I’ve been on an internship that lets me travel around the country for weeks at a time, but I’ve never been to one that completely transplanted me away from home for 2 months. Today’s Intern-viewee has. In tonight’s post, Milbert M. Capistrano, a BS Mining Engineering graduate from UP Diliman shares about what it was like to move to Kasibu, Nueva Vizcaya for his internship with Oceanagold last June – July 2015!
But first, quick introductions. 🙂
I’m Justine, my partner is Betina, and this is The Border Collective, where we talk about anything and everything internship related. We’re currently on a hiatus from writing while we work full time at our respective FMCG’s, Philip Morris and Unilever, so we got our interns to fill in the gap with #WorkLifeGoals, where we interview people who are literally work life goals, and tonight’s kind of post, Intern-view, where we interview people who interned somewhere we haven’t.
Today’s post is brought to you by Bea Pelayo, our awesome intern who’s in charge of fielding and screening our Intern-views. So if you know someone who should be featured here, drop her a line at email@example.com! Time for me to shut up and let her take over to introduce Milbert and his Intern-view!
Also, there’s a small surprise at the end of today’s post for our hardworking readers. We have an opportunity for those looking to help fill up your resumes with work or volunteer experience. Just know that this event will happen this coming August 13!
Thanks for reading and hope they wrote something useful for you!
Bea: When a person is good with arithmetic, we call him a walking calculator; when one’s knowledgeable of scientific and historical facts, a walking encyclopedia. But have you ever heard of a “walking checklist”? This is how Milbert Capistrano, a Mining Eng’g fresh grad from UPD, described himself when asked for this Intern-view.
- I like to read (investigative, mystery- themed)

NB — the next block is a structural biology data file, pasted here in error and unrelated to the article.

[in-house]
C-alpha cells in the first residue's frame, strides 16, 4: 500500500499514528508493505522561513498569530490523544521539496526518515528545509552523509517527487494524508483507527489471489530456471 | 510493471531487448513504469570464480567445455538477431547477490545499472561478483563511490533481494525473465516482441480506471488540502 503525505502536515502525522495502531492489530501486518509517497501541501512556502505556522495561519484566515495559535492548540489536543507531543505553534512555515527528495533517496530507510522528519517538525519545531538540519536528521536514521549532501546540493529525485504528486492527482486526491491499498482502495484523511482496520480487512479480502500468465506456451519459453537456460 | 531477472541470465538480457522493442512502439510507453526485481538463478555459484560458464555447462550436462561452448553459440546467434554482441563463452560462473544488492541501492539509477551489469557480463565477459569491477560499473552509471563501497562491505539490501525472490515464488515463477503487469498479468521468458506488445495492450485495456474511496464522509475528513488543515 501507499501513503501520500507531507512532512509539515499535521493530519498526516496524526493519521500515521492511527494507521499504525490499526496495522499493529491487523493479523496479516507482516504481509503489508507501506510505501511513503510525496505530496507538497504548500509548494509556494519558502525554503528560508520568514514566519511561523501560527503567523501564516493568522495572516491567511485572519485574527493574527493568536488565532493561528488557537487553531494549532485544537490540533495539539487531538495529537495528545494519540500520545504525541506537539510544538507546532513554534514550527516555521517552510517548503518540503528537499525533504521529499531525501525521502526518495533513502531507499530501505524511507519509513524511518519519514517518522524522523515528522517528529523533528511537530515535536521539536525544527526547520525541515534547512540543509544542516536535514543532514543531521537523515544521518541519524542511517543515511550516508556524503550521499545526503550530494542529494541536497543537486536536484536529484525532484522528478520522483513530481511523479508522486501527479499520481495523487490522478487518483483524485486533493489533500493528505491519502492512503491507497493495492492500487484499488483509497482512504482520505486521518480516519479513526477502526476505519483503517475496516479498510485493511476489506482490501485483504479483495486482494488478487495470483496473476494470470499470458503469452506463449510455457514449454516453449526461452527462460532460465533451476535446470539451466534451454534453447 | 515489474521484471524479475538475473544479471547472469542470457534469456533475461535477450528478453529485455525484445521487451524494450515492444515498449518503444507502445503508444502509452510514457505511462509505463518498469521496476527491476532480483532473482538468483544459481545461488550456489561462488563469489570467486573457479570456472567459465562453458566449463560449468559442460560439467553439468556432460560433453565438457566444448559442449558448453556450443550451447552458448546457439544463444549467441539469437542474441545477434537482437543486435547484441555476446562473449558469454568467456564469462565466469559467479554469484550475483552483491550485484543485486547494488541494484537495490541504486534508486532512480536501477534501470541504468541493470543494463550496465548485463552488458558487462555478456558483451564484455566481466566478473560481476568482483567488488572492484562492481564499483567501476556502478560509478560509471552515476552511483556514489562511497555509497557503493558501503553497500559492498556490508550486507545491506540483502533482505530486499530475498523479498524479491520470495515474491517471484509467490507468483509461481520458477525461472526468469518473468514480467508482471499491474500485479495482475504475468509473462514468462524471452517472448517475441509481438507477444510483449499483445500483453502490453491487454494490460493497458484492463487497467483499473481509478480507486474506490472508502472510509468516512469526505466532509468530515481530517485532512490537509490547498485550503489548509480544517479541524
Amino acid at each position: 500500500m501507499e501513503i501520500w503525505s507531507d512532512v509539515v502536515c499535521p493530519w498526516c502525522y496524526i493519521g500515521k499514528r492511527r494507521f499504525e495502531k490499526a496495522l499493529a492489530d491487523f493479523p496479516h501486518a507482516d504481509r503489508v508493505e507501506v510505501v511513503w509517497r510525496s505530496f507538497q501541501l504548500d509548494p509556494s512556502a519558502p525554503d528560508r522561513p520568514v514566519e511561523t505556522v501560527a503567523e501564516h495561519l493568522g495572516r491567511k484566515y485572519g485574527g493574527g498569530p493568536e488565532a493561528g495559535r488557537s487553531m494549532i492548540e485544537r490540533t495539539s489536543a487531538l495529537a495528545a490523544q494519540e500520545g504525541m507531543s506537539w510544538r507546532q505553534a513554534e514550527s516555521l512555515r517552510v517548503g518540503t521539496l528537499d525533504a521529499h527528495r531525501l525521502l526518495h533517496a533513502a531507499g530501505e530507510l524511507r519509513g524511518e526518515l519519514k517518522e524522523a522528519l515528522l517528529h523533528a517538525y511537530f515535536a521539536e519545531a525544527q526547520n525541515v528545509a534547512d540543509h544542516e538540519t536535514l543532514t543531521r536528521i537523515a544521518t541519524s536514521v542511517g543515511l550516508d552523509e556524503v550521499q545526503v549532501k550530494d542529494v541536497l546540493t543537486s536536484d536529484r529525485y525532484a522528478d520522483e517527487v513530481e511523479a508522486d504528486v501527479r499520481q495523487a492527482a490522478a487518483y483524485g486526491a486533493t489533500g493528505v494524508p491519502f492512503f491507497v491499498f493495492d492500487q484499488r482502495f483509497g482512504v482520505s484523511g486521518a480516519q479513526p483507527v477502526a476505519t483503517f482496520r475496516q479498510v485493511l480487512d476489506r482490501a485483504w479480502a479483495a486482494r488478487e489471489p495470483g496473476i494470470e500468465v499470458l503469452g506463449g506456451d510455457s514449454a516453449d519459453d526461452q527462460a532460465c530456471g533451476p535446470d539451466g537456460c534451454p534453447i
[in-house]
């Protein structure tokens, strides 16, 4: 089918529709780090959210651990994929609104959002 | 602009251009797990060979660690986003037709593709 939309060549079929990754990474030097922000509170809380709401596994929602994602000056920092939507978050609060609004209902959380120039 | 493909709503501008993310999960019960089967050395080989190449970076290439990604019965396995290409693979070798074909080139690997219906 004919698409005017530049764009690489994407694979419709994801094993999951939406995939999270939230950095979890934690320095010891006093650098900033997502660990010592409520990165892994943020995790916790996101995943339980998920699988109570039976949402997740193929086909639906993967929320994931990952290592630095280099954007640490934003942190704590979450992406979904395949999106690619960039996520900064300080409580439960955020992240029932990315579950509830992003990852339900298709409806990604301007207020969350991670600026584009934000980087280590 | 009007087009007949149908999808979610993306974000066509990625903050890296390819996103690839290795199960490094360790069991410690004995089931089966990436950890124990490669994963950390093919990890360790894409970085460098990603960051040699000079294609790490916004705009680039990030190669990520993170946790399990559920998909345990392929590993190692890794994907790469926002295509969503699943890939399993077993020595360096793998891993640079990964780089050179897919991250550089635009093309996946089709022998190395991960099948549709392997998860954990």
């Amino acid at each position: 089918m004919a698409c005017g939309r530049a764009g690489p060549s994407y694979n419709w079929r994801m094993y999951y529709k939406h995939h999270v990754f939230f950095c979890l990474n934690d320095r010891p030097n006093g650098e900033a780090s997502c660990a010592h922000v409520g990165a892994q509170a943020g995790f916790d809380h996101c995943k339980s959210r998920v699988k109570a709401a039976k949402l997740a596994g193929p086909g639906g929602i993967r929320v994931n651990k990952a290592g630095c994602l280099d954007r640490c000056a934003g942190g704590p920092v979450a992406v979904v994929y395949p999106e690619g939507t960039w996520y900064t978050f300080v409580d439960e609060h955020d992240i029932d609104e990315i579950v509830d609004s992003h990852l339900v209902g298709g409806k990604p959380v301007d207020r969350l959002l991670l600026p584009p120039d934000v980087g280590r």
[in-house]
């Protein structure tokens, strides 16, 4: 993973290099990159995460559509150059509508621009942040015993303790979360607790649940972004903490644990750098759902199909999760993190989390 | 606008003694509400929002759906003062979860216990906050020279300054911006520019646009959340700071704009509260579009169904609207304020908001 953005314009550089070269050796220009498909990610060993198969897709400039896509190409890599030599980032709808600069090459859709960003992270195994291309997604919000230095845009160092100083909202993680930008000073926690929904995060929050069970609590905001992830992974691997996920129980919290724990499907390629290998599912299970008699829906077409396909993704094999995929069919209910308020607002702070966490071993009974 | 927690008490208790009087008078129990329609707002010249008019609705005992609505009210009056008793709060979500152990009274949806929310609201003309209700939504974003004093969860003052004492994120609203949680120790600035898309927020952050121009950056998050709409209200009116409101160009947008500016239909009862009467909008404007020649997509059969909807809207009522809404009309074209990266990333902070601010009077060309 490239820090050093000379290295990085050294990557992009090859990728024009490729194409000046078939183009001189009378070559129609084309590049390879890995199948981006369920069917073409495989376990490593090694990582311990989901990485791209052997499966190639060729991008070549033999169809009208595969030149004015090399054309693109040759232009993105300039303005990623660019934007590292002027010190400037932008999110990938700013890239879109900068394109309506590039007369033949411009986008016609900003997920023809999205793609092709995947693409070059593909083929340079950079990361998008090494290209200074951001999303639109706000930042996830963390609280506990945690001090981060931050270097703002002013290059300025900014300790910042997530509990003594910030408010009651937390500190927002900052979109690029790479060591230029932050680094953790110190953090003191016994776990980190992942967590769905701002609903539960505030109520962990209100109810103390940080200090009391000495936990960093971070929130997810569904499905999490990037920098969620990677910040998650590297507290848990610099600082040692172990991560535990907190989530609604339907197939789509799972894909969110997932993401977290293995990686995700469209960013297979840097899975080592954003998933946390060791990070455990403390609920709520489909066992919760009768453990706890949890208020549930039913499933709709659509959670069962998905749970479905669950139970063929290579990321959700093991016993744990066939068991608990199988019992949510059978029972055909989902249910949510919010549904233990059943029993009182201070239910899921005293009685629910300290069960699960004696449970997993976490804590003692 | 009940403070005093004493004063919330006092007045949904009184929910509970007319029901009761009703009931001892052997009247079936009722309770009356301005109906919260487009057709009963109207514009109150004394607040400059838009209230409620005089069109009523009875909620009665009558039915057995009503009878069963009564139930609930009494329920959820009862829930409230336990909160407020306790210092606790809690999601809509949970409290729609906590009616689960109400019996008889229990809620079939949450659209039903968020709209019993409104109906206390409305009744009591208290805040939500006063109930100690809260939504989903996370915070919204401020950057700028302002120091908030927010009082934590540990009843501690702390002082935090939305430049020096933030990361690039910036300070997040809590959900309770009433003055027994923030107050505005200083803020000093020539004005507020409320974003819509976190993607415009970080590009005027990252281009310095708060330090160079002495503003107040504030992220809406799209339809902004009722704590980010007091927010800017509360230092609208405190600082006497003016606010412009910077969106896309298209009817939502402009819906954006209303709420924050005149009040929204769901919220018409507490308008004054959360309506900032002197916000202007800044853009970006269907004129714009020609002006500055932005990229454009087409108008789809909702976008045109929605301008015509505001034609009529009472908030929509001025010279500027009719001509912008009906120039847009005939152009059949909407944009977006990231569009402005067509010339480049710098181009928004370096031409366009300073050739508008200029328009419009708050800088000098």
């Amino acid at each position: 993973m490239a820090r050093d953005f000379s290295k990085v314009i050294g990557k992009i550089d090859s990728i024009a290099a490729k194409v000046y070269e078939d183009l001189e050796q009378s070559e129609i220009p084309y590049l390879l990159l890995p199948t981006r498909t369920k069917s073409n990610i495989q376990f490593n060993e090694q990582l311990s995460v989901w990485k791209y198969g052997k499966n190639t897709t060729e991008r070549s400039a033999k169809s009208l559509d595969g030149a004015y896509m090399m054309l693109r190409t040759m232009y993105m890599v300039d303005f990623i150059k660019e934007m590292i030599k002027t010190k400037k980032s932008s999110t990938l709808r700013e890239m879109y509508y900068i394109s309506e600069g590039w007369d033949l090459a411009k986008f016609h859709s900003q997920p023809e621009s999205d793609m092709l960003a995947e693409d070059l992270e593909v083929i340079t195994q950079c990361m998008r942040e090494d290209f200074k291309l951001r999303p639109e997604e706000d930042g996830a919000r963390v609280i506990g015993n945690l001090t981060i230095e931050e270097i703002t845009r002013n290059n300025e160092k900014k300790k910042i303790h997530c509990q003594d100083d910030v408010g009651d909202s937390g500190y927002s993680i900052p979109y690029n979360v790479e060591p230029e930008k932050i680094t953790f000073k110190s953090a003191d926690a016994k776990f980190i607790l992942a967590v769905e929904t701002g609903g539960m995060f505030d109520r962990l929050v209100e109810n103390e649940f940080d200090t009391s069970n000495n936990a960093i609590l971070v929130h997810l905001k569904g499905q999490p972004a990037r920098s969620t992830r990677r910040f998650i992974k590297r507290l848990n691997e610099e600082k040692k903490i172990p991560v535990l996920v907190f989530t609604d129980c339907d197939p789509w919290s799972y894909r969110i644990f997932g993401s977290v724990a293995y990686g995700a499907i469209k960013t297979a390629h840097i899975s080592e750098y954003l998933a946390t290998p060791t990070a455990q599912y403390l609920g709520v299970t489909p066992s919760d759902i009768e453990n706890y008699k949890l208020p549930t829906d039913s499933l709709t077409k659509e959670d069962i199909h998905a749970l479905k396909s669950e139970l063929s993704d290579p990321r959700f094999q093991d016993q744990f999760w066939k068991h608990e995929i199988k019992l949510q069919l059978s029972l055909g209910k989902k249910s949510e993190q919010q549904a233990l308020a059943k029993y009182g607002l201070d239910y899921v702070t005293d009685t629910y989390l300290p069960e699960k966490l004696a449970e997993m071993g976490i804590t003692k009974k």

- I like to watch TV series (Suits, How To Get Away With Murder, Game of Thrones, etc.)
- I like to go on random hikes or go on biking
- I prefer minimalist designs
2. I used to collect rocks when I was a kid while dreaming of becoming a lawyer (Mining Engineering deals with a lot of rocks haha)
3. There were multiple instances that I am mistaken as a Chinese, Jap or Korean, but I’m a pure-blooded Filipino 🙂
4. I consider passing the UPCAT as my greatest achievement because ito lang yung (this is the only) college entrance exam that I took. 🙂
5. Another achievement pala haha, my thesis was accepted at the “ASEAN++ 2016 Conference” in Thailand on July 28 to 29, 2016. Basically, the study is about Pyrite (a mineral that reacts with water and oxygen, producing acidic solution with adverse effects sa environment). What we did was to coat the Pyrite, para magkaroon ng (to create a) protective layer so that the interaction with oxygen and water will be prevented, suppressing the acid formation. Oceanagold made this possible by funding my thesis, and that I will forever be grateful. 🙂
6. I am an ENFJ.
7. Some of my friends describe me as a “control freak” huhu
8. I am a volunteer for an organization (Philippine Society of Youth Science Clubs, Inc.) which aims to promote the “public understanding of science, technology and the environment”. We organize science camps and contests for elementary and high school students nationwide.
…I want to do a lot of things in my life haha. Aside from wanting to be an engineer, I can remember that I wanted to be a lawyer when I was a kid. But after graduating from high school, I want to be an Engineer talaga haha 🙂 ”
I like Milbert a lot already. With no further ado, thanks for reading and hope Milbert wrote something useful for you!
How did you find and pick this internship?
- Mines can be categorized in several ways. The most basic classification is whether it is a surface or an underground mine.
Mines can also be classified by the commodity they produce. Different types of minerals/ metals have different ways of extraction methods. (A gold deposit cannot be developed the same way as a nickel deposit)
Mining engineering students are required by our curriculum to undergo a plant practice (internship). So back in 2014, I interned in a nickel mine to satisfy this requirement. When the semester resumed, I got to talk with my other batch mates and we shared our experiences during our internship. The reviews for Oceanagold were good and this got me curious. So even though I already satisfied my requirement for an internship, I decided to apply for internship for this company for the summer break of 2015 because I got really curious.
Oceanagold is mining gold and copper, and the processes and techniques were very different from nickel mining. I want to be exposed to this new knowledge. Oceanagold is also known for being strict when it comes to safety, and they also employ Australian standards, and this also made me so curious.